The Future of Social Media: Hope Or Hype?

by Jason Falls |
Gartner Research's Hype Cycle diagramImage via Wikipedia

A recent conversation has me thinking about the future of social media as an industry and a business application. It’s those types of random interactions that plant the seeds for blog posts. I mull over the topic for a few days, do some research or reading, chew on it a bit more, then something inspires the central thought of what I write.

Last night I read Shel Israel’s post, “The Future of Social Media.” It’s a short tome, essentially saying, “Here are three ideas I hope come true.” It was less about the future of social media and more about some cool things we can look forward to. Disappointed that it wasn’t one of Shel’s lengthy essays that are so invigorating to read, I remembered my conversation and thought perhaps Israel was being all optimist and not enough realist. That and the title of the post didn’t deliver on the message for me.

I think the future of social media is bright, but I think we have a hard road a head. My conversation, with former interactive marketing manager turned IT recruiter Keith Rouda, included a reference he made to the Gartner Hype Cycle, a predictive chart that illustrates the practical business adoption projections for new technologies. It’s most notable prediction was Alex Drobik’s 1999 Hype Cycle analysis that predicted the dot com burst in 2000.

The essential logic is that new technologies have an explosion of hype that soon turns to a massive free fall as early-adopting businesses fail to see the promised profits or productivity improvement. Then a period of recuperation occurs where businesses begin to see realistic and long-term benefits from the technology. At that point it begins to find its way to the mainstream and blends to become part of the accepted business approach.

While the 2008 technologies report from Gartner shows several social media applications being through the tough times and headed for mainstream adoption, including corporate blogging and wikis (Wikis? Are you effin’ kidding me? Most businesses react to a wiki the same way as an audit.) I think social media as a whole is an industry still on the way up to the peak of inflated expectations. What is the future of social media? Good in the long term. Not so in the short.

The reason is so many business are still rushing to “do social media” that few of them will “do” it right. There will be disappointment as the results fail to meet expectations. The natural reaction will be to abandon social media and claim falling victim to the hype. Businesses, especially big brands, are used to immediate payoffs, not long-haul, foundation building from a strategic standpoint. It’s sad, but they’ll bail and run because they don’t know any better and their CMO is aware his or her average lifespan is 23 months.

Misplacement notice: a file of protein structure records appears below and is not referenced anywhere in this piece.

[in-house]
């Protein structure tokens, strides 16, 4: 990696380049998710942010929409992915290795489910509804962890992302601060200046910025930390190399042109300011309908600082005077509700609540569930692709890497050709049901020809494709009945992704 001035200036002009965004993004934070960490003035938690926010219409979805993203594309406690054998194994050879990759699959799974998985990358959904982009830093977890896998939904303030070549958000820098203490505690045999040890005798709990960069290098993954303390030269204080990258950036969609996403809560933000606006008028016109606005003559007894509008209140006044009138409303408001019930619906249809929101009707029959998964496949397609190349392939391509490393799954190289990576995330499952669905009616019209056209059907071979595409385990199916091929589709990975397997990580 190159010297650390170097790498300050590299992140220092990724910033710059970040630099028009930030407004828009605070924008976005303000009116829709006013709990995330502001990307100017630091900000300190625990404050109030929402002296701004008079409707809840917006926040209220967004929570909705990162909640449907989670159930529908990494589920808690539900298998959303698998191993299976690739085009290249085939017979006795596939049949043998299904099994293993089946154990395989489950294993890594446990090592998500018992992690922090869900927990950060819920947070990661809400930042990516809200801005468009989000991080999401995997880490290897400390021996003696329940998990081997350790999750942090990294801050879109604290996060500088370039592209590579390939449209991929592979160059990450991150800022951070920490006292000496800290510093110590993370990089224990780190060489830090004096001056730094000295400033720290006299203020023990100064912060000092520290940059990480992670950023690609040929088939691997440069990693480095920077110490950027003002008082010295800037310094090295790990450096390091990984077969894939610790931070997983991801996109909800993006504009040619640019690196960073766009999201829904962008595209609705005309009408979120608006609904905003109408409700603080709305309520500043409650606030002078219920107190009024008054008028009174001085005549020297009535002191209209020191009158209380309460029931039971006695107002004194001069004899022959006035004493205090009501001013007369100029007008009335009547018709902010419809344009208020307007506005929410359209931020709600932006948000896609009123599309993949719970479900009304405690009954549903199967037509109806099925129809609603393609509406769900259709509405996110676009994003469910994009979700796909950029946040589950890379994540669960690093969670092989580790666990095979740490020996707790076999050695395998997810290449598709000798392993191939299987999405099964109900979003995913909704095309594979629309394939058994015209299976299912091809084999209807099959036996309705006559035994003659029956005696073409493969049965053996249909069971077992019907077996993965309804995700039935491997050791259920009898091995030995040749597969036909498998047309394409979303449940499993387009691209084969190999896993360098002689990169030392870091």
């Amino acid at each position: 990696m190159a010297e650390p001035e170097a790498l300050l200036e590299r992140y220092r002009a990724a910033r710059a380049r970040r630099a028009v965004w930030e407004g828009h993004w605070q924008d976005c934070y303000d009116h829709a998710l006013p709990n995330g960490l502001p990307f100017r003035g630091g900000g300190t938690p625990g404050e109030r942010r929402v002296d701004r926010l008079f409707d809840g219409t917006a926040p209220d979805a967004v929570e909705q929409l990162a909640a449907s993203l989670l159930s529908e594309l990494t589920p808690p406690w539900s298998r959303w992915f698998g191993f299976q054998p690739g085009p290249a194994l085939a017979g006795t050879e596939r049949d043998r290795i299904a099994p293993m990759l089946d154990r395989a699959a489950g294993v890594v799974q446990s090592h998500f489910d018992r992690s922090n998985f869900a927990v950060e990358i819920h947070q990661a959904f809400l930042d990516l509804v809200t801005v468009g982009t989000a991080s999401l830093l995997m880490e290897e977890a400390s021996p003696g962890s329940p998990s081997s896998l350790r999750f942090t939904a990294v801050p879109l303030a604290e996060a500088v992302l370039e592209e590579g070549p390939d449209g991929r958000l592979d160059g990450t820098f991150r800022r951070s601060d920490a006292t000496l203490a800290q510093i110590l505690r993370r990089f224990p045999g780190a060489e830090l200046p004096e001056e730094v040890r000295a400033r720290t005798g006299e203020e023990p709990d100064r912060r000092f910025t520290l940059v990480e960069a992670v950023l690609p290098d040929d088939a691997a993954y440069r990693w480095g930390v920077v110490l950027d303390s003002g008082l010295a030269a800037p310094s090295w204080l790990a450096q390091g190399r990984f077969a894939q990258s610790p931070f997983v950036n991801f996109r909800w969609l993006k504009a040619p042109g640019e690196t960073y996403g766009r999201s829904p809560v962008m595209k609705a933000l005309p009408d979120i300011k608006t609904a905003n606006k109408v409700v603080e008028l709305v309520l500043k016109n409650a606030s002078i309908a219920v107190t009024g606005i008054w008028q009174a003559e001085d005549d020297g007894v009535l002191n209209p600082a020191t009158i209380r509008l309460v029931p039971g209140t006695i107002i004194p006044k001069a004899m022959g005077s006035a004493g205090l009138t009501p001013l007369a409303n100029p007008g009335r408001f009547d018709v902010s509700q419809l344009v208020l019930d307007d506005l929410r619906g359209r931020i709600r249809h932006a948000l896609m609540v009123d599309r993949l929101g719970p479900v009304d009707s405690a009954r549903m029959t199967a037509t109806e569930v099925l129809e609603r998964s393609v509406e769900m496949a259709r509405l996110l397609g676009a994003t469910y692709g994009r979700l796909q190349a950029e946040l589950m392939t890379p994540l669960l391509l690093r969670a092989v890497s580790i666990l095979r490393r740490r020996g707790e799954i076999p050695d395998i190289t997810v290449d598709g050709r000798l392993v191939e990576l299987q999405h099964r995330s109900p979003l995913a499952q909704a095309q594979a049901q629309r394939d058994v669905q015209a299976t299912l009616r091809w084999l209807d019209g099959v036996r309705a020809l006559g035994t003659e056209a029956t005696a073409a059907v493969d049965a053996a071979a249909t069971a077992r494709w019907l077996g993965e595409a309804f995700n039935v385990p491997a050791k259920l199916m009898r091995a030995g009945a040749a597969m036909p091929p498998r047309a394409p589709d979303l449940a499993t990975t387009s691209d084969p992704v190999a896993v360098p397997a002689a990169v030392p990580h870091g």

But those of us advocating the responsible use of the social web will continue to have successes that serve as examples. We will not only teach, but help guide clients, businesses and organizations who are both resolute and patient to success in the social realm. These successes will shed light on social media’s proper place in the array of communications strategies and even those who walked away will come back as the plateau of enlightenment takes hold and social media settles into being part of the norm.

Is social media hype? It is if you think it’s a quick solution to drive sales or quarterly earnings. It is if you’re trying to “do social media” because it’s hot and hip and you gotta have a blog or gotta have an online community and haven’t paused to think about your audience and what they might want or need from your brand.

Is there social media hope? Absolutely. Social media can change the way your customers think about your brand. It can change how often they think about it. I can change how loyal they are to it. But only if done strategically, with forethought and care, with more concern for long-term growth and less for bottom line profits.

Sure, someone will probably jump in the comments and say, “Yes, but if it’s not a provable profit center, then it doesn’t make sense for a business.” Providing your employees with good benefits isn’t a provable profit center but without them, your personnel will be less than desirable. If you don’t provide your customers with a human connection to your brand, your customers will be less than desirable, too.

My hope for social media is that the peak of inflated expectations will soon be behind us and the trough of disillusionment won’t be deep or long-lasting. That, and there will be enough businesses, brands and organizations willing to look past this quarter’s earnings sheet to the plateau of productivity I know social media holds for us.

Reblog this post [with Zemanta]


About the Author

Jason Falls

Jason Falls is a leading thinker, speaker and strategist in the world of digital marketing and is co-author of two books, No Bullshit Social Media: The All-Business, No-Hype Guide To Social Media Marketing and The Rebel's Guide To Email Marketing. By day, he leads digital strategy for Elasticity, one of the world's most innovative digital marketing and public relations firms. Follow him on Twitter (@JasonFalls).